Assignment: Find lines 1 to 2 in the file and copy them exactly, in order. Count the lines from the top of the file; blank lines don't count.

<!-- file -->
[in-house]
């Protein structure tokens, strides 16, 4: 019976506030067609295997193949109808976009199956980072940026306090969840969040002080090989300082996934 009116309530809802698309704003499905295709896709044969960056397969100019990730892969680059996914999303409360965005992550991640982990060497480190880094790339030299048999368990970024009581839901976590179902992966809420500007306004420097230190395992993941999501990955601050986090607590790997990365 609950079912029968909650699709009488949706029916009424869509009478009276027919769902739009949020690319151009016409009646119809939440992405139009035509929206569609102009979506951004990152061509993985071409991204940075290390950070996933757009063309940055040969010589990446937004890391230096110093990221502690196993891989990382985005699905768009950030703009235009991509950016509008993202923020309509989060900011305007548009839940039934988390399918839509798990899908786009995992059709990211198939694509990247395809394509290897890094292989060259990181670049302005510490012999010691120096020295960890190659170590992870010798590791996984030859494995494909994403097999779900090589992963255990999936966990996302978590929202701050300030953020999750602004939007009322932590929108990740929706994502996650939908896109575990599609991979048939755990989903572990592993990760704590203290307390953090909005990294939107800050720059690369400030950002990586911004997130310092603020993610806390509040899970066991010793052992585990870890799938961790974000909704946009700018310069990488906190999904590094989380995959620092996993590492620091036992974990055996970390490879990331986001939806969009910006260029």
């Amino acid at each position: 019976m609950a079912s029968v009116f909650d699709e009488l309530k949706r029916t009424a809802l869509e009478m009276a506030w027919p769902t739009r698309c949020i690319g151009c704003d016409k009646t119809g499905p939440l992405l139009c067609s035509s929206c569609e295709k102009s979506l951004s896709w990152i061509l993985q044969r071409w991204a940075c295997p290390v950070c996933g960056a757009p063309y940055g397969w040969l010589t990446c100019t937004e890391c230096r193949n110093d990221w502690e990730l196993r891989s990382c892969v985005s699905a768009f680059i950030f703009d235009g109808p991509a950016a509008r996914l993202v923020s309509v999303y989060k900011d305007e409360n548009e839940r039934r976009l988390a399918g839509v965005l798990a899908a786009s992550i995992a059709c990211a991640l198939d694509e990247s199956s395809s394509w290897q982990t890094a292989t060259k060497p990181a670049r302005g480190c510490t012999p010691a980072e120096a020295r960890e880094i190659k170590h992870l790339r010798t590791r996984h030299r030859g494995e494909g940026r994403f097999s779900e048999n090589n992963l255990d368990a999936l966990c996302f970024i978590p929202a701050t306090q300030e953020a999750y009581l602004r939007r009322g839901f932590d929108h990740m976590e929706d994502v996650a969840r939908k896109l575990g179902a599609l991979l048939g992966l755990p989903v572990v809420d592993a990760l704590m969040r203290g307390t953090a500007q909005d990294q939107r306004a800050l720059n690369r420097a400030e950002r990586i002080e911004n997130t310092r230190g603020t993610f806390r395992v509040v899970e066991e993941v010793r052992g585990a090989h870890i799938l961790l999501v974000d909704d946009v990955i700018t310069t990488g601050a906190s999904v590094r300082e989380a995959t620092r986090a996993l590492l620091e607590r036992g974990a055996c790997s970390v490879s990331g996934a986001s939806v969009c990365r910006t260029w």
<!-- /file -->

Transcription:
[in-house]
């Protein structure tokens, strides 16, 4: 019976506030067609295997193949109808976009199956980072940026306090969840969040002080090989300082996934 009116309530809802698309704003499905295709896709044969960056397969100019990730892969680059996914999303409360965005992550991640982990060497480190880094790339030299048999368990970024009581839901976590179902992966809420500007306004420097230190395992993941999501990955601050986090607590790997990365 609950079912029968909650699709009488949706029916009424869509009478009276027919769902739009949020690319151009016409009646119809939440992405139009035509929206569609102009979506951004990152061509993985071409991204940075290390950070996933757009063309940055040969010589990446937004890391230096110093990221502690196993891989990382985005699905768009950030703009235009991509950016509008993202923020309509989060900011305007548009839940039934988390399918839509798990899908786009995992059709990211198939694509990247395809394509290897890094292989060259990181670049302005510490012999010691120096020295960890190659170590992870010798590791996984030859494995494909994403097999779900090589992963255990999936966990996302978590929202701050300030953020999750602004939007009322932590929108990740929706994502996650939908896109575990599609991979048939755990989903572990592993990760704590203290307390953090909005990294939107800050720059690369400030950002990586911004997130310092603020993610806390509040899970066991010793052992585990870890799938961790974000909704946009700018310069990488906190999904590094989380995959620092996993590492620091036992974990055996970390490879990331986001939806969009910006260029």